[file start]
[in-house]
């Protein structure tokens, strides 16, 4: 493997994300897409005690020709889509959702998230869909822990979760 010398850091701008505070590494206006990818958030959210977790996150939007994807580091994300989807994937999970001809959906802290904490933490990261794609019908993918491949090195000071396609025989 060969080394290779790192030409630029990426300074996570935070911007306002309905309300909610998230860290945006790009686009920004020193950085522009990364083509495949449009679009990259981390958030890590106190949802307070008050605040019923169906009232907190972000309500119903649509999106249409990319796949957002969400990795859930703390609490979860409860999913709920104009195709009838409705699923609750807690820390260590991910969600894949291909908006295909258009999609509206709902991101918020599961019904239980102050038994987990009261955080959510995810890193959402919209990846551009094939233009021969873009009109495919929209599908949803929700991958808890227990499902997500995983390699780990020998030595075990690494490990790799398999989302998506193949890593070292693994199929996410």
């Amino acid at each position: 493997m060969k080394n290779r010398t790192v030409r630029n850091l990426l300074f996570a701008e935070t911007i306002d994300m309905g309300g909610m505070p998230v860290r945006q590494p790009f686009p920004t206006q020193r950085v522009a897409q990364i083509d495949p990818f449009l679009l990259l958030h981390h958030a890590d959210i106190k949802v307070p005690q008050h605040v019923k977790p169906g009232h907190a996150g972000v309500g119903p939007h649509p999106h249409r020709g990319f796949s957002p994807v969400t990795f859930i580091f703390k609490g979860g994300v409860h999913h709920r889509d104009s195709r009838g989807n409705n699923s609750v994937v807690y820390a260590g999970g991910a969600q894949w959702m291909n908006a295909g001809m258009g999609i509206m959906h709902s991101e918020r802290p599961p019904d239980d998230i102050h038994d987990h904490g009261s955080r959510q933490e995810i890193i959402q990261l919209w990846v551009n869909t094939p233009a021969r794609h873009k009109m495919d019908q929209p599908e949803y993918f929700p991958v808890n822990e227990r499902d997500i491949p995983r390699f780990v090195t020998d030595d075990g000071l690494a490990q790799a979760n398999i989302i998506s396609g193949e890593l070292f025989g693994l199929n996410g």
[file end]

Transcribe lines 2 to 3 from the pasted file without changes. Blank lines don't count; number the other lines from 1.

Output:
């Protein structure tokens, strides 16, 4: 493997994300897409005690020709889509959702998230869909822990979760 010398850091701008505070590494206006990818958030959210977790996150939007994807580091994300989807994937999970001809959906802290904490933490990261794609019908993918491949090195000071396609025989 060969080394290779790192030409630029990426300074996570935070911007306002309905309300909610998230860290945006790009686009920004020193950085522009990364083509495949449009679009990259981390958030890590106190949802307070008050605040019923169906009232907190972000309500119903649509999106249409990319796949957002969400990795859930703390609490979860409860999913709920104009195709009838409705699923609750807690820390260590991910969600894949291909908006295909258009999609509206709902991101918020599961019904239980102050038994987990009261955080959510995810890193959402919209990846551009094939233009021969873009009109495919929209599908949803929700991958808890227990499902997500995983390699780990020998030595075990690494490990790799398999989302998506193949890593070292693994199929996410």
């Amino acid at each position: 493997m060969k080394n290779r010398t790192v030409r630029n850091l990426l300074f996570a701008e935070t911007i306002d994300m309905g309300g909610m505070p998230v860290r945006q590494p790009f686009p920004t206006q020193r950085v522009a897409q990364i083509d495949p990818f449009l679009l990259l958030h981390h958030a890590d959210i106190k949802v307070p005690q008050h605040v019923k977790p169906g009232h907190a996150g972000v309500g119903p939007h649509p999106h249409r020709g990319f796949s957002p994807v969400t990795f859930i580091f703390k609490g979860g994300v409860h999913h709920r889509d104009s195709r009838g989807n409705n699923s609750v994937v807690y820390a260590g999970g991910a969600q894949w959702m291909n908006a295909g001809m258009g999609i509206m959906h709902s991101e918020r802290p599961p019904d239980d998230i102050h038994d987990h904490g009261s955080r959510q933490e995810i890193i959402q990261l919209w990846v551009n869909t094939p233009a021969r794609h873009k009109m495919d019908q929209p599908e949803y993918f929700p991958v808890n822990e227990r499902d997500i491949p995983r390699f780990v090195t020998d030595d075990g000071l690494a490990q790799a979760n398999i989302i998506s396609g193949e890593l070292f025989g693994l199929n996410g």